TucanoGate: President Buhari has broken the law. It is the worst case yet

If we are a nation of laws, then we do not equivocate when even the highest authority in the nation breaks them. By granting “anticipatory approval” for the withdrawal of $1bn from the Excess Crude Account without the consent of the National Assembly as expressly stipulated in Section 80 (3) and (4) of the 1999 Constitution and Sections 4 and 5 of the 2017 Appropriation Act, President Muhammadu Buhari has broken the law to the letter.

Section 80(3) states that “No moneys shall be withdrawn from any public fund of the Federation, other than the Consolidated Revenue Fund of the Federation, unless the issue of those monies has been authorised by an Act of the National Assembly” and 80(4) states that “No monies shall be withdrawn from the Consolidated Revenue Fund or any other public fund of the Federation, except in the manner prescribed by the National Assembly.”

President Buhari sent a letter to the National Assembly on the 13th of April explaining that he has gone ahead to pay a sum of $469 million for the purchase of 12 Tucano Super aircrafts from the United States. He says he approved the payment because there was a February 20, 2018, deadline to beat for Nigeria to conclude the deal. Hence, due to urgency, he imagined that the National Assembly would have no issues with his decision to go ahead with withdrawing the $1bn before their consent.

That is illegal. It was wrong and it might be grounds for preliminary action towards impeachment.

President Buhari’s going around the law in the name of urgency or national security is a Pandora’s box that ultimately undermines the development of Nigeria as a democracy. President Buhari or any other cannot act unilaterally in matters where he must rely on the approval of the legislature, regardless of his perception of the urgency of the matter. It is a subtle throwback to militarism and authoritarianism. The National Assembly is composed of a majority belonging to his party but it does not give him the privilege to assume their agreement with him. On the contrary, there have been more than a few examples over the last three years that have shown the Executive and Legislature at odds with each other on policy and in politics.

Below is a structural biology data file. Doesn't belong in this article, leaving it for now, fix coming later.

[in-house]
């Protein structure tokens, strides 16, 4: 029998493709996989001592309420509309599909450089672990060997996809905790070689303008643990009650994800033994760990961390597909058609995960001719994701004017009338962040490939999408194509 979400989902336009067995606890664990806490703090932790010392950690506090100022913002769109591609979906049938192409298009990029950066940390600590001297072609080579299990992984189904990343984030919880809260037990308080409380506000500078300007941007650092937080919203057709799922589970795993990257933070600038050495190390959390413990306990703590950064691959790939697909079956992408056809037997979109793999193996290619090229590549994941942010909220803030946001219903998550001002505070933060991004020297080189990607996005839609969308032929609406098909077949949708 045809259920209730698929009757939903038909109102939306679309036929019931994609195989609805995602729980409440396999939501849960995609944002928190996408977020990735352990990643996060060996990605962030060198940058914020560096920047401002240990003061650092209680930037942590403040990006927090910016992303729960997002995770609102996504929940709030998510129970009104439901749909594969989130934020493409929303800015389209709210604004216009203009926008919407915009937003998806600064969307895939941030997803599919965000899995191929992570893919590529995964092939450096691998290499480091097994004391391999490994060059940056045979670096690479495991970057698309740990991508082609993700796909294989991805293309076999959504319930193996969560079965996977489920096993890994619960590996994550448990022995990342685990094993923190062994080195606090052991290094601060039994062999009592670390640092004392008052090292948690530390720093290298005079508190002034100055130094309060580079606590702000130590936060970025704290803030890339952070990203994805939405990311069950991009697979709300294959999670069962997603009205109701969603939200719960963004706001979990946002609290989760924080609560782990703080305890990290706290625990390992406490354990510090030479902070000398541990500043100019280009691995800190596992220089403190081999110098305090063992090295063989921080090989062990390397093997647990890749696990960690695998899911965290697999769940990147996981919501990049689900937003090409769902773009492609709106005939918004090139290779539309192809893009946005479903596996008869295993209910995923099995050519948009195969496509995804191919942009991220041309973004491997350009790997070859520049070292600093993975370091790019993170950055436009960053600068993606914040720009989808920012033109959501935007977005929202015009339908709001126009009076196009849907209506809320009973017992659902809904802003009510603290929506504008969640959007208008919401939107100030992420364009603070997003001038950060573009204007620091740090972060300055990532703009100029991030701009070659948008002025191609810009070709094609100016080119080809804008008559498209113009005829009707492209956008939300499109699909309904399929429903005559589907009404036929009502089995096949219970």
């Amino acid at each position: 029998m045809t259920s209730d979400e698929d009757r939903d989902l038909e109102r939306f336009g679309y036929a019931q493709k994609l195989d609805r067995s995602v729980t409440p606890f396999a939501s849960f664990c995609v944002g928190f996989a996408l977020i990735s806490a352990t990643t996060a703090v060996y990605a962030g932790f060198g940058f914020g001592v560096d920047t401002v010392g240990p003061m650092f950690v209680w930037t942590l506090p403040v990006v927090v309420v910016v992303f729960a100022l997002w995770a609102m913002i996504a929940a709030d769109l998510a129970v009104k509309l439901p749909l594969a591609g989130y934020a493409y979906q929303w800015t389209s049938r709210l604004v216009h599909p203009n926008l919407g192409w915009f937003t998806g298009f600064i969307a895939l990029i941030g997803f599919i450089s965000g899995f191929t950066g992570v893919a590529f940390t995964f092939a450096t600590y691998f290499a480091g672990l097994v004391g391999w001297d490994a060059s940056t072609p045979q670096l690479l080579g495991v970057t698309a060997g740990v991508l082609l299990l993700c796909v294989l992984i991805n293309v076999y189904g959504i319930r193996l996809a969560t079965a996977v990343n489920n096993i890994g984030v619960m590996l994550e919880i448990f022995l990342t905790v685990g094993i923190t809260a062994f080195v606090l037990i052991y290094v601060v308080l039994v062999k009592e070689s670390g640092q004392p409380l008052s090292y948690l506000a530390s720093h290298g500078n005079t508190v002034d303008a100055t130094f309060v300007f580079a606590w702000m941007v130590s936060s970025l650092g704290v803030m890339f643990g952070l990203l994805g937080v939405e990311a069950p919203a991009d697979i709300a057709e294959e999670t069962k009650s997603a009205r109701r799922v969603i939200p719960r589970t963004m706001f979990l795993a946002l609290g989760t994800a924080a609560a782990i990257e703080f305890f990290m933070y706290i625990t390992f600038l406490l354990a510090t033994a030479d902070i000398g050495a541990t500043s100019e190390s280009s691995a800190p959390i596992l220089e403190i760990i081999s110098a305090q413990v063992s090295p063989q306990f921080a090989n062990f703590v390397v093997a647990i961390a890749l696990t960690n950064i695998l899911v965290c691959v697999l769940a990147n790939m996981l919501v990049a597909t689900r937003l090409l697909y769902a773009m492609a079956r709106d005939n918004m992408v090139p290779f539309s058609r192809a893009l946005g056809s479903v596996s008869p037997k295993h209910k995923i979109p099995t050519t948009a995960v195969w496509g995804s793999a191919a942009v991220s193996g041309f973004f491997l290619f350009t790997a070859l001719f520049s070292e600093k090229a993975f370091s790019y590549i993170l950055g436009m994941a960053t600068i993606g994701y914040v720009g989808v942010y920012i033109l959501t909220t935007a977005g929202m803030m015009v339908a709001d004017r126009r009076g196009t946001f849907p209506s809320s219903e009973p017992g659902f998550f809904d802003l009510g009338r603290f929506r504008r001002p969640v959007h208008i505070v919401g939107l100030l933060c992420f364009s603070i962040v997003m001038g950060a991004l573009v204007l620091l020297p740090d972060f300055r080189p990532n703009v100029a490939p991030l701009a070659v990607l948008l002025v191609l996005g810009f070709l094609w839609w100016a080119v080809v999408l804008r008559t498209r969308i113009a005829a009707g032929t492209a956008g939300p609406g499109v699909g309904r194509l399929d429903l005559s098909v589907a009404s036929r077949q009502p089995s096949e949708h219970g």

While the withdrawal of $1bn was approved by state governors last year for the fight against insurgency, the 1999 Constitution could not be much clearer on the processes to be followed in legitimately withdrawing the money. Urgency or not, the President has neglected this procedure, showing either an awful disregard for the law or a profound case of laziness; from the 27th of December 2017, when the Federal Government  received the letter of offer stipulating the February 20 deadline – there were fifty-five days within which to appeal to and hurry the National Assembly.

Mr Buhari’s team did not do this.

Instead, they defend the President’s decision by holding on to the deadline excuse. It is symptomatic of an Aso Rock which has made disorganisation and lack of futuristic planning a sport. The ‘deadline defence’ is coming from the same set of people who saw no shame or alarm in justifying the invasion of the president’s office by rats in September 2017, hence making the president work from another office on his return from a three-month medical leave. There were no constitutional implications for that but there should be some with this present case.

Nigeria cannot be a stable giant on the continent when it is run with a mix of poisons and the seeming big stick of a supposed tyrant. There was an urgency to meet a deadline with a foreign democracy while undermining our own democracy? That does not sound like a good foundation on which to combat insecurity; when the president fails to follow the legal process in dealing with the constituted authority, it becomes, in itself, a cause for analysing internal security. No wonder there have been observations in the past couple of days concerning the arbitrary ‘arrest’ of Senators Peter Nwaoboshi and Dino Melaye, both seen as outspoken against the president. Then there is the Draconian treatment of members of the Bring Back Our Girls group by the Nigeria Police, the latter believed to be acting in defence (or at the directives) of the president.

But none of these compare to the president’s actions with regards to the ECA and the Tucano aircrafts. It is President Buhari’s highest point of disorder yet, one which could land him a historic honour yet to be bestowed on any president in Nigeria’s democracy if the National Assembly deems it necessary.

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